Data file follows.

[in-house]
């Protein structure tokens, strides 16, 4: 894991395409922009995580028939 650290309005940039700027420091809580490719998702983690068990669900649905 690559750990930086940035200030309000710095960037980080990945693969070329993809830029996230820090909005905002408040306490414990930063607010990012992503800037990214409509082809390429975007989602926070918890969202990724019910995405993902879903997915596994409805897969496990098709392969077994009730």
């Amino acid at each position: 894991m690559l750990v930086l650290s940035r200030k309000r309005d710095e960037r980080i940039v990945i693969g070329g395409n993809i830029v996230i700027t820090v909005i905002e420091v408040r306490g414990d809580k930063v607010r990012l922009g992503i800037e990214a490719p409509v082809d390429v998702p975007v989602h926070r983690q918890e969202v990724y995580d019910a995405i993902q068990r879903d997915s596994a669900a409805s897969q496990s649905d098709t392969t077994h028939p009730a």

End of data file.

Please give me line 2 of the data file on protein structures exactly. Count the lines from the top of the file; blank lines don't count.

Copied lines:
């Protein structure tokens, strides 16, 4: 894991395409922009995580028939 650290309005940039700027420091809580490719998702983690068990669900649905 690559750990930086940035200030309000710095960037980080990945693969070329993809830029996230820090909005905002408040306490414990930063607010990012992503800037990214409509082809390429975007989602926070918890969202990724019910995405993902879903997915596994409805897969496990098709392969077994009730």